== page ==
Cofounded by Quaker activist Fay Honey Knopp over 50 years ago, Prisoner Visitation and Support (PVS) continues to provide a supportive presence to those in prison despite the challenge presented by the pandemic.
Each month 400 PVS volunteers visit prisoners in over 100 federal and military prisons throughout the United States. With the onset of the pandemic, all prison visits were suspended indefinitely as of March. Prisoners are locked inside their cells for 23 hours a day as the virus spreads within many of the institutions. The Federal Bureau of Prisons, in recognition of years of PVS involvement, has granted PVS visitors special permission to correspond with prisoners during this period. Some of these prisoners are on death row at FCI Terre Haute and are scheduled to be executed. Prisoners are responding to their PVS visitors expressing deep appreciation for their letters, often the only contact they have with the outside world. Prisoners say that PVS is a lifeline for them, a connection that provides hope in a time of fear and desperation.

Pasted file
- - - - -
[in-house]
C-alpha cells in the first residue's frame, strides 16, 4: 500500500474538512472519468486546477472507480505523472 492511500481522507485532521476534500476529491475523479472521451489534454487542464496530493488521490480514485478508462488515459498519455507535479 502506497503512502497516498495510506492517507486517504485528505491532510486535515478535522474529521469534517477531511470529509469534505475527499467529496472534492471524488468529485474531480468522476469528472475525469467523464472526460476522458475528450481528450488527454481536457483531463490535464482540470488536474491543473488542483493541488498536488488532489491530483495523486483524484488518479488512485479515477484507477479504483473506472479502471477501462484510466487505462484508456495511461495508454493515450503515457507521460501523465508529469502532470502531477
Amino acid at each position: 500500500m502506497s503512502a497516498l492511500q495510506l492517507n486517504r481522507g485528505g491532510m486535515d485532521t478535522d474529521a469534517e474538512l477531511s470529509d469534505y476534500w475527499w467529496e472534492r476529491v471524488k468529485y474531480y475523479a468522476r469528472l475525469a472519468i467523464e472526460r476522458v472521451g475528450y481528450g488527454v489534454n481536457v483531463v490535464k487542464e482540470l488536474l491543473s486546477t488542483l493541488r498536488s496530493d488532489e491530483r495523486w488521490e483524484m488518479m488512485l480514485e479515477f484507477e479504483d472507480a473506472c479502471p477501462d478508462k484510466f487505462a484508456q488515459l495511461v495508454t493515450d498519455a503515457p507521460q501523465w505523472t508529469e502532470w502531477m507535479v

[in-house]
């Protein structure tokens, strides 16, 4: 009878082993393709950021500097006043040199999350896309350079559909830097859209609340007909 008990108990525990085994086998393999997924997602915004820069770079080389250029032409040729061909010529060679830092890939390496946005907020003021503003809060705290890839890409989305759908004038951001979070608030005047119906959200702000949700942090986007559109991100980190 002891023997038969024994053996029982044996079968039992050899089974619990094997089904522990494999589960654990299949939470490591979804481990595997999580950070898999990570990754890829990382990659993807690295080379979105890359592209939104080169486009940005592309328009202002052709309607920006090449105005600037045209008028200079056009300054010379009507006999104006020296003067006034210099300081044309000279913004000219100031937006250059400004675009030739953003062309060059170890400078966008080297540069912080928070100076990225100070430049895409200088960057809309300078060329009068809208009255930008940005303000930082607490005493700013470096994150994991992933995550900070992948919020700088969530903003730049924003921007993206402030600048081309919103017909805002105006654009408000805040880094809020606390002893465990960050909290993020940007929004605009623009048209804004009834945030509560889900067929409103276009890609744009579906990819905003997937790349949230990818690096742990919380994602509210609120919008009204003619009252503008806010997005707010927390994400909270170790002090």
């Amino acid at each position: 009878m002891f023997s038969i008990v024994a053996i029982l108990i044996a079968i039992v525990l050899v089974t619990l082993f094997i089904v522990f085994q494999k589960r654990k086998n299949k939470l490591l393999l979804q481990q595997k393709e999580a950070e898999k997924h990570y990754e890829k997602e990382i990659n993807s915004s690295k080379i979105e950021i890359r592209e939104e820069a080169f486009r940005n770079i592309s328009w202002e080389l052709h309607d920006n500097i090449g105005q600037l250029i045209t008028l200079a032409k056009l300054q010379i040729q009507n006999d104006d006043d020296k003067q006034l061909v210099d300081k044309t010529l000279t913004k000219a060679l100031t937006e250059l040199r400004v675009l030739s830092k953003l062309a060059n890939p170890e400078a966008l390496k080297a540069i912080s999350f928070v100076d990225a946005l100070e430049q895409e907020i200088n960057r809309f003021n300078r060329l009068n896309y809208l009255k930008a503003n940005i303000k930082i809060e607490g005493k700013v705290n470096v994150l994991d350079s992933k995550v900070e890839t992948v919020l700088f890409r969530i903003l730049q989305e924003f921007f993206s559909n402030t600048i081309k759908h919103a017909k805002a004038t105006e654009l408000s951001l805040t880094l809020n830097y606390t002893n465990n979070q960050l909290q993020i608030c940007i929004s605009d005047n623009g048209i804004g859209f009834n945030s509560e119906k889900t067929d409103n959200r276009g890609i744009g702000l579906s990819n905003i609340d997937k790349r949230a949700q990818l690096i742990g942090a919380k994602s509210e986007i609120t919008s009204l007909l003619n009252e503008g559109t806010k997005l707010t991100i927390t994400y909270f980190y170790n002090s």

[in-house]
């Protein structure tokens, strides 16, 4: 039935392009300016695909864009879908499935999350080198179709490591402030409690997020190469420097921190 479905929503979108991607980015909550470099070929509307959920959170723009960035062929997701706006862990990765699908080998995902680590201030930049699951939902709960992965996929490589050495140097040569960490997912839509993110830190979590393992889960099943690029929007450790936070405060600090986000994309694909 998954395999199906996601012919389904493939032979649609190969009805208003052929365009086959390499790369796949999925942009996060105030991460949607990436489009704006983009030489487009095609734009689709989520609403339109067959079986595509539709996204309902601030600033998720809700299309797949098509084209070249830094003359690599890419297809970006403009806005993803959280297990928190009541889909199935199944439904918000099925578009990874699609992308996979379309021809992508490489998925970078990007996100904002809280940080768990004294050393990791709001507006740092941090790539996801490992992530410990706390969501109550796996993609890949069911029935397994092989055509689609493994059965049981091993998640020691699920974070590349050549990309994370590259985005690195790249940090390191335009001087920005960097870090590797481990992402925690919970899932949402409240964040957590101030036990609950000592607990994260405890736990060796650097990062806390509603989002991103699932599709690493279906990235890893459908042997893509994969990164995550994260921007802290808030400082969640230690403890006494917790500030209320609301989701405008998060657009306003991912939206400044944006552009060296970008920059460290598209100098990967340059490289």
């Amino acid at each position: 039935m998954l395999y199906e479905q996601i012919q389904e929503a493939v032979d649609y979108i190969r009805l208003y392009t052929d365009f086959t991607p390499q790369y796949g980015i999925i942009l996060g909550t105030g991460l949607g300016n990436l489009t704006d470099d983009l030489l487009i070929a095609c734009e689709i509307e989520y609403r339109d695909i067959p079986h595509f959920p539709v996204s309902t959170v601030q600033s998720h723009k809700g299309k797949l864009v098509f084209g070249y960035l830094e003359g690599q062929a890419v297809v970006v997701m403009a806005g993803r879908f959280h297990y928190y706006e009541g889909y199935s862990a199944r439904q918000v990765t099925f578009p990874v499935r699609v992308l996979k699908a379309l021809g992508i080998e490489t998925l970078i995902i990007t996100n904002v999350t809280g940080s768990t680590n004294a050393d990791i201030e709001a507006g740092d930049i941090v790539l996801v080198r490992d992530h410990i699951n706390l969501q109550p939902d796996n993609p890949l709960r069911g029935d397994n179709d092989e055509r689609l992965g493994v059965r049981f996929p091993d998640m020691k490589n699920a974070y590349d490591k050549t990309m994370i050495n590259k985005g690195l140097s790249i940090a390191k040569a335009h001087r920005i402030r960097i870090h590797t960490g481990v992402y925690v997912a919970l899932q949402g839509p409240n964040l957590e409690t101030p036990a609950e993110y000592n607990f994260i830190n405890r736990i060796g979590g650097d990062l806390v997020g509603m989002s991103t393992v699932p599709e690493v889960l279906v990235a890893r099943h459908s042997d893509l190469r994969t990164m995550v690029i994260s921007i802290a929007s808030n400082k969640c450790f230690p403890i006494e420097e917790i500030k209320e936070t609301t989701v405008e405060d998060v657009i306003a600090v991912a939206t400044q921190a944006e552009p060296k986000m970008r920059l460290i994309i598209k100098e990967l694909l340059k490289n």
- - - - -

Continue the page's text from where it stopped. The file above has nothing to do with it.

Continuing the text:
During this interim period, PVS staff are using technology to keep in touch remotely with visitors, providing support and resources. Staff are also developing new training resources for visitors to prepare them for returning to face-to-face visits with prisoners who have experienced the effects of trauma resulting from months of isolation.